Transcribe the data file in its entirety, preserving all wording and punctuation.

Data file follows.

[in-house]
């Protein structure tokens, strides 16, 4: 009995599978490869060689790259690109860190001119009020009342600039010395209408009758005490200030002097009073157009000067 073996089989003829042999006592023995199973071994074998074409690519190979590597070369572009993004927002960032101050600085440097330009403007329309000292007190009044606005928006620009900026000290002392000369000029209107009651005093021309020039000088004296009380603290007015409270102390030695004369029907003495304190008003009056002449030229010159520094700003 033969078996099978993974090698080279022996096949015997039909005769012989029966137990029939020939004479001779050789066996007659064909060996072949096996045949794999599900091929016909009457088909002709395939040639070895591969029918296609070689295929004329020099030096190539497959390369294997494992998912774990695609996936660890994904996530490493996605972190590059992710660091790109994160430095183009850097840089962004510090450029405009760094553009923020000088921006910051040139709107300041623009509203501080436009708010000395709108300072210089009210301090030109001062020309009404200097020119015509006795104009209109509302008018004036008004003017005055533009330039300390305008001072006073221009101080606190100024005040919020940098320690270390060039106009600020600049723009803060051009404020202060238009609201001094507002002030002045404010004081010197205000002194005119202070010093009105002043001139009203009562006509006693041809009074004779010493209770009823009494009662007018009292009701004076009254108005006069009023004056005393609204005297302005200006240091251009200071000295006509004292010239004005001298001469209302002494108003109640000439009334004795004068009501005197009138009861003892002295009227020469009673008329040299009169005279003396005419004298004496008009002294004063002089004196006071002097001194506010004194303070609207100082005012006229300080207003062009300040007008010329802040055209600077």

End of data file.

[in-house]
């Protein structure tokens, strides 16, 4: 009995599978490869060689790259690109860190001119009020009342600039010395209408009758005490200030002097009073157009000067 073996089989003829042999006592023995199973071994074998074409690519190979590597070369572009993004927002960032101050600085440097330009403007329309000292007190009044606005928006620009900026000290002392000369000029209107009651005093021309020039000088004296009380603290007015409270102390030695004369029907003495304190008003009056002449030229010159520094700003 033969078996099978993974090698080279022996096949015997039909005769012989029966137990029939020939004479001779050789066996007659064909060996072949096996045949794999599900091929016909009457088909002709395939040639070895591969029918296609070689295929004329020099030096190539497959390369294997494992998912774990695609996936660890994904996530490493996605972190590059992710660091790109994160430095183009850097840089962004510090450029405009760094553009923020000088921006910051040139709107300041623009509203501080436009708010000395709108300072210089009210301090030109001062020309009404200097020119015509006795104009209109509302008018004036008004003017005055533009330039300390305008001072006073221009101080606190100024005040919020940098320690270390060039106009600020600049723009803060051009404020202060238009609201001094507002002030002045404010004081010197205000002194005119202070010093009105002043001139009203009562006509006693041809009074004779010493209770009823009494009662007018009292009701004076009254108005006069009023004056005393609204005297302005200006240091251009200071000295006509004292010239004005001298001469209302002494108003109640000439009334004795004068009501005197009138009861003892002295009227020469009673008329040299009169005279003396005419004298004496008009002294004063002089004196006071002097001194506010004194303070609207100082005012006229300080207003062009300040007008010329802040055209600077």